Alcalá de Henares, Spain
One of the things that has come to hit me pretty hard is just how different things are in Spain than in the states. The first thing I really noticed was the birds. For as long as I can remember the birds have sounded more or less the same, but in Spain they have a very different set of birds, which make different, and sometimes truly disturbing, noises. For example, the city of Alcalá de Henares is well known for it’s storks. The University has storks on its crest, there are massive stork nests in all the towers, and you can hear their haunting clacking sounds all night as they watch over the main walkway. One of the other things that really struck me was the power of legacy that is clear in Spain. I’ve included a picture of two columns, and if you look at them, they look fairly distinct. The reason why is because the smaller column is believed to have been created in the first century C.E. by the Romans, when they settled the region. After the Muslims were expelled from the region in roughly 1200 C.E., the city was rebuilt over a period of roughly 200 years, and the builders incorporated some of the columns they found in the ruins of the Roman cites. The larger column, on the left, was made during the middle ages when the city was being rebuilt and is dated no earlier than 1400. Everything from the architectural choices to the very materials the buildings are constructed from tie back into the history of the Iberian Peninsula.
On a slightly lighter note, if you come to Spain from Hampden-Sydney, it might feel like the local people are a little standoffish. If you say high to them on the street or on the bus, they’re going to look at you a little funny and likely say nothing in response. However, in place of saying hi on the street, if you go somewhere to a local gym you’ll see that the street merely isn’t the kind of place where people behave like that. Gyms, in Spain, are social places where people exercise together under the supervision of government licensed personal trainers, who go around helping people fix their form, develop workout plans/routines, and make suggestions on how to get the most out of your time in the gym. Similarly, you’ll see people running hoses out their windows to water the lawns in public spaces. Water (as well as all utilities) in Spain is exceptionally expensive, and one of the ways people demonstrate their friendliness and sense of community, in place of greeting each other publicly, is standing on the balcony of their seventh floor apartment and watering the grass so kids and dogs can use the space to play and get exercise.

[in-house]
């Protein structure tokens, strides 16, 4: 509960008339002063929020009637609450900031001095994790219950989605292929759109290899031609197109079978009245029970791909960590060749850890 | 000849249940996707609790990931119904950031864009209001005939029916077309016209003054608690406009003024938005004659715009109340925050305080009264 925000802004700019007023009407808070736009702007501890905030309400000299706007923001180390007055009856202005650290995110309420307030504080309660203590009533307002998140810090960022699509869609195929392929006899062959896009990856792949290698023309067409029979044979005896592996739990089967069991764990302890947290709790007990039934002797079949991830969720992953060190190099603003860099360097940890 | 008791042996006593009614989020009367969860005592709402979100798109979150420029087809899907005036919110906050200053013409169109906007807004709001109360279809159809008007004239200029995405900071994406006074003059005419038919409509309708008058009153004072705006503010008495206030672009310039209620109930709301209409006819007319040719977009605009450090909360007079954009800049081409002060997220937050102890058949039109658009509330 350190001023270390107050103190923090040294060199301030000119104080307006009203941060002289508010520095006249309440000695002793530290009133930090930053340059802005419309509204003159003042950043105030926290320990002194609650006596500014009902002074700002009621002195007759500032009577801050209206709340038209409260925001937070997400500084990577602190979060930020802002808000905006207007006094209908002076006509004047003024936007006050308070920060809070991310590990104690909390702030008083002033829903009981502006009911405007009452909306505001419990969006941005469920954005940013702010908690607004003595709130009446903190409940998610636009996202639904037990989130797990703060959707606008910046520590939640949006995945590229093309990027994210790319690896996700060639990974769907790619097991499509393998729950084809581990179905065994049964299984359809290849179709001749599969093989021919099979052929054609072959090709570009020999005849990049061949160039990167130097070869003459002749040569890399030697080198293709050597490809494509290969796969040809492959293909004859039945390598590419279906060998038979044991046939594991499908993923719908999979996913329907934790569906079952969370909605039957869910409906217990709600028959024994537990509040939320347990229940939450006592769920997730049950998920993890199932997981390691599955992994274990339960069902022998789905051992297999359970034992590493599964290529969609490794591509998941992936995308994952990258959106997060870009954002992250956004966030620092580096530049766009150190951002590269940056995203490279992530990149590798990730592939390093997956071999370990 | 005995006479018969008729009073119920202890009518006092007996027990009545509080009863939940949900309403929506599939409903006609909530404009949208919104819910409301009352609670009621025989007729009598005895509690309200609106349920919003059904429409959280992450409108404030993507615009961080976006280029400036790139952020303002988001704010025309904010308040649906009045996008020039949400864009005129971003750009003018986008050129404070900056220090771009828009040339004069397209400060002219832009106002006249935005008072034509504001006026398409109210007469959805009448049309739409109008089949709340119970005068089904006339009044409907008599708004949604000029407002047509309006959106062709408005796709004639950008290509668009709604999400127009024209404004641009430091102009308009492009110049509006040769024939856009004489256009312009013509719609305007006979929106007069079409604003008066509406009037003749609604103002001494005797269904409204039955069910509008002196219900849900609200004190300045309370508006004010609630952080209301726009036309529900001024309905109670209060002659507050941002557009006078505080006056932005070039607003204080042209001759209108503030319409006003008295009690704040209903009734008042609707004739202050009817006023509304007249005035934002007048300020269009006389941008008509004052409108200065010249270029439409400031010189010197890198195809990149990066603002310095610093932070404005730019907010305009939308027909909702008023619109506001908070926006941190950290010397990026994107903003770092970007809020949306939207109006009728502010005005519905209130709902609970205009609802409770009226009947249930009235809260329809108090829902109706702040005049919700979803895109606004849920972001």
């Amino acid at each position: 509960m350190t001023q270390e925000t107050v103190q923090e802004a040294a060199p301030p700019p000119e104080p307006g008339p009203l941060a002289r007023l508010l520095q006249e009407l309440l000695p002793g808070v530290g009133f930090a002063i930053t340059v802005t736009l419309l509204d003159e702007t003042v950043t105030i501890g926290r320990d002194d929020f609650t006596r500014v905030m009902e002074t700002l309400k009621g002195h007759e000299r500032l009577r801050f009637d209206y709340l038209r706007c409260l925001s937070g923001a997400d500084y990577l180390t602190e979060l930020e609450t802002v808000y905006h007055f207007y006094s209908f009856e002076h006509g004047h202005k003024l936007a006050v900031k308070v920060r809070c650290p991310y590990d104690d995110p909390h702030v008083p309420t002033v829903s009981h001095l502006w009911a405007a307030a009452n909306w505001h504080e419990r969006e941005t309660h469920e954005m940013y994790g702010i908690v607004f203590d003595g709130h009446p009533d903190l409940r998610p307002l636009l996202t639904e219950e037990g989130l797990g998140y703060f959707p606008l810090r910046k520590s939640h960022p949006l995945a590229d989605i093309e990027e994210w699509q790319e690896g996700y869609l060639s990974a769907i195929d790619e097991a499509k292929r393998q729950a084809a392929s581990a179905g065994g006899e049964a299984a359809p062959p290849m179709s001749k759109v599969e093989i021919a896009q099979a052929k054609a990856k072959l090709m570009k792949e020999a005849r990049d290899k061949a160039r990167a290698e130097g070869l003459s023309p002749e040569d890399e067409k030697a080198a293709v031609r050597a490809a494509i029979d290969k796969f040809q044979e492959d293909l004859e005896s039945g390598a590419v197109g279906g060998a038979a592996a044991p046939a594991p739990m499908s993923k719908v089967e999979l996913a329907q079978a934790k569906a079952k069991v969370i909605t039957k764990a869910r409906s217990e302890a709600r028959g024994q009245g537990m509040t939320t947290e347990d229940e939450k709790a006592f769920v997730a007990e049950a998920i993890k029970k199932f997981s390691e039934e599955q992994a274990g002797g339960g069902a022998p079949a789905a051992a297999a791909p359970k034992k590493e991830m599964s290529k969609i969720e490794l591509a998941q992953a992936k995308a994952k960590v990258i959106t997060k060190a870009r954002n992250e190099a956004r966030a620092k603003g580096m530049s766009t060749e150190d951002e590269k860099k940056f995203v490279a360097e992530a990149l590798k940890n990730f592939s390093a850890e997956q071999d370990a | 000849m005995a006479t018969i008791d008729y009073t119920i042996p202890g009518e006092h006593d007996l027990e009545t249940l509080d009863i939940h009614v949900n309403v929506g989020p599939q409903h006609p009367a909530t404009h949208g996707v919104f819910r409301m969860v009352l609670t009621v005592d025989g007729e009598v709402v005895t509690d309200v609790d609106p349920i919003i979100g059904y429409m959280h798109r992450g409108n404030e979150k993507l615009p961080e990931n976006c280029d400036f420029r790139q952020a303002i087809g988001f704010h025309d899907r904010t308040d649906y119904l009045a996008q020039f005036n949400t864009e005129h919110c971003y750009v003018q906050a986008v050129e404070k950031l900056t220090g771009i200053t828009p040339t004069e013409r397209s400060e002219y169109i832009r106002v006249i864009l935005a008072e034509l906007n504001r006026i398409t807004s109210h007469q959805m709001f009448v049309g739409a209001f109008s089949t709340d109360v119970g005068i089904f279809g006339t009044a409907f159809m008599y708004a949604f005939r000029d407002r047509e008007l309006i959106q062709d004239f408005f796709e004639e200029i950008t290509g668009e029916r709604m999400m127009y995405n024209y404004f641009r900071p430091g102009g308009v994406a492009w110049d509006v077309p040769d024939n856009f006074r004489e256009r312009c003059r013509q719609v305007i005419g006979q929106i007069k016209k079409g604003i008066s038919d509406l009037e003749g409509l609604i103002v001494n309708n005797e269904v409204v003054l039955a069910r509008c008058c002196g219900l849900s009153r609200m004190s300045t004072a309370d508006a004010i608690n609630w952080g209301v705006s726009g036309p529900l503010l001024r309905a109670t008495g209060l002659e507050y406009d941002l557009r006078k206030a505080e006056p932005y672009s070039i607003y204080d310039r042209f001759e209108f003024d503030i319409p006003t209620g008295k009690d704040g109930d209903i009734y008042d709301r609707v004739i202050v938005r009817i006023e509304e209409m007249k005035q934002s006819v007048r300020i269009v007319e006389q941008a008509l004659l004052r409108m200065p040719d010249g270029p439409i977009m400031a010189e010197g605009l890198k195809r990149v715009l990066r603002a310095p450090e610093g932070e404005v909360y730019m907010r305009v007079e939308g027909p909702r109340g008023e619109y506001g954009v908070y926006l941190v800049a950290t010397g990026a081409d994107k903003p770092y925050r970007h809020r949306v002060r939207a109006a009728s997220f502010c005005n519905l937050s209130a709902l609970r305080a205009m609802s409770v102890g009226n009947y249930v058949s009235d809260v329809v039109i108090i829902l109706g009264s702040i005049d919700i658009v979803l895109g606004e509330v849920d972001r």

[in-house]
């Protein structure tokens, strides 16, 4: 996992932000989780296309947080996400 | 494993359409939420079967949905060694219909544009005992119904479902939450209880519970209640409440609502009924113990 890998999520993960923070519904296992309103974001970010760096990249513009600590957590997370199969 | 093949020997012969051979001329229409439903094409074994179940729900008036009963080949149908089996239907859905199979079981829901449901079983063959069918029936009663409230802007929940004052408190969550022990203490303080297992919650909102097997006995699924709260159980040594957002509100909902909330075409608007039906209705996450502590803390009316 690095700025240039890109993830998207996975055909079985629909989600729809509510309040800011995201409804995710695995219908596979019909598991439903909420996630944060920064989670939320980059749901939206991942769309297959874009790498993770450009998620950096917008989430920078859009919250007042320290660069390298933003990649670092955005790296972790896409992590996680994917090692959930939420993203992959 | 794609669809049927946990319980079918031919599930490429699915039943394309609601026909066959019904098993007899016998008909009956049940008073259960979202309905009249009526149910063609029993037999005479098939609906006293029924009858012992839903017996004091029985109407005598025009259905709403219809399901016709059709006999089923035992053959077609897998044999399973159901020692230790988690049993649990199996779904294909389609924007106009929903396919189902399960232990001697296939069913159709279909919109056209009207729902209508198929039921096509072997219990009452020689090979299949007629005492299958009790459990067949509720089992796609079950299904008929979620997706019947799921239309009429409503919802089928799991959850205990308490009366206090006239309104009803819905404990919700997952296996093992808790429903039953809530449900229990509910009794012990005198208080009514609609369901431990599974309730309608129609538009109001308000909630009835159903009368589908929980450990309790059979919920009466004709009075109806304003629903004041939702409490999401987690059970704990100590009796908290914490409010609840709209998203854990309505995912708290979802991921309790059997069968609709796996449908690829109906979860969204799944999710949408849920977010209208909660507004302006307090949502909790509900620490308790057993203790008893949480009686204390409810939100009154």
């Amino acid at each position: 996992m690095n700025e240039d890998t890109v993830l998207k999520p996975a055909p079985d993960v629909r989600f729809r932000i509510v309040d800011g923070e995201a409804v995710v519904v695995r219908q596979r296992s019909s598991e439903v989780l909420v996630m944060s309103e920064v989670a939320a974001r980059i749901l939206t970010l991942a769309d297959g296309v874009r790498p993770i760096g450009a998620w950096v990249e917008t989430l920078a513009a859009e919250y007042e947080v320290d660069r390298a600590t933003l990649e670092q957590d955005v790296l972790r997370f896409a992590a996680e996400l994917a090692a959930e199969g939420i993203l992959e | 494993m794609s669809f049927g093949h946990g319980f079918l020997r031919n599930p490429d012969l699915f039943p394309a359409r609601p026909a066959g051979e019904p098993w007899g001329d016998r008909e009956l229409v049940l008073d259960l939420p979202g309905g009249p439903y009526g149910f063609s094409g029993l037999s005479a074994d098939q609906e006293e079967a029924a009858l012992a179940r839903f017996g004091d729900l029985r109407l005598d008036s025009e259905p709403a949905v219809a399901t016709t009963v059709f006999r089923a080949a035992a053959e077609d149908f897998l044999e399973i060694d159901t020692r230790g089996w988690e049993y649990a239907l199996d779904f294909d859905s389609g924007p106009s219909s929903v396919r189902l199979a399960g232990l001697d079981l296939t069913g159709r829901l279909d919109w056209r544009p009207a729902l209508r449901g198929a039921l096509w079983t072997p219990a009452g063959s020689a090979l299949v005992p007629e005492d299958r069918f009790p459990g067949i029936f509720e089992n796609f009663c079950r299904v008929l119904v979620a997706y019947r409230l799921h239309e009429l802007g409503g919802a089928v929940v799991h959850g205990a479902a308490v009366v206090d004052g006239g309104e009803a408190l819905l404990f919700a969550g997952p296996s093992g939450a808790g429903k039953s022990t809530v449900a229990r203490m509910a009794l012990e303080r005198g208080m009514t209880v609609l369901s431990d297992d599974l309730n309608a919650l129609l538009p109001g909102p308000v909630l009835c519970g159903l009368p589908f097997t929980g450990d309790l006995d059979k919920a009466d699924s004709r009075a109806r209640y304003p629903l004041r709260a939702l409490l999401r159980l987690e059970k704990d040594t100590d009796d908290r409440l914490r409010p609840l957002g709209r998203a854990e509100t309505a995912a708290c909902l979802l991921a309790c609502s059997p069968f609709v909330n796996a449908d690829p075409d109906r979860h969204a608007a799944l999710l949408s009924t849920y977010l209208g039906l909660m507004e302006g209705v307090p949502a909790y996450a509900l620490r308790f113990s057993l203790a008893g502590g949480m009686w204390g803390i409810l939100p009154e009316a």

During the program, we have a number of scheduled trips throughout the summer, one of which was a thorough tour of Madrid. During this tour we got to see a lot of awesome sights, like the cathedral of Madrid, the Royal Palace, the Retiro Park (which is the Madrid equivalent of central park), as well as the Kilometer zero mark for all Spanish highways, located right outside the building that used to be the Royal Palace and now houses the administrative offices for the Community of Madrid (which is the autonomous region that the city of Madrid is in). The picture I included is from the major fountain in front of the Royal Castle (which you can see in the background). The royal family of Spain actually lives outside of Madrid, and no longer uses that castle, which has since been converted into a museum, but the palace is used for ceremonial events, and a new ambassador was being received, so we were not allowed to even really get close to the castle.
We’ve had a total of one day of classes so far, and I’ve been in Spain since the first of June. I’m excited for them to pick up next week, and I look forward to bringing more stories about my experiences in Spain!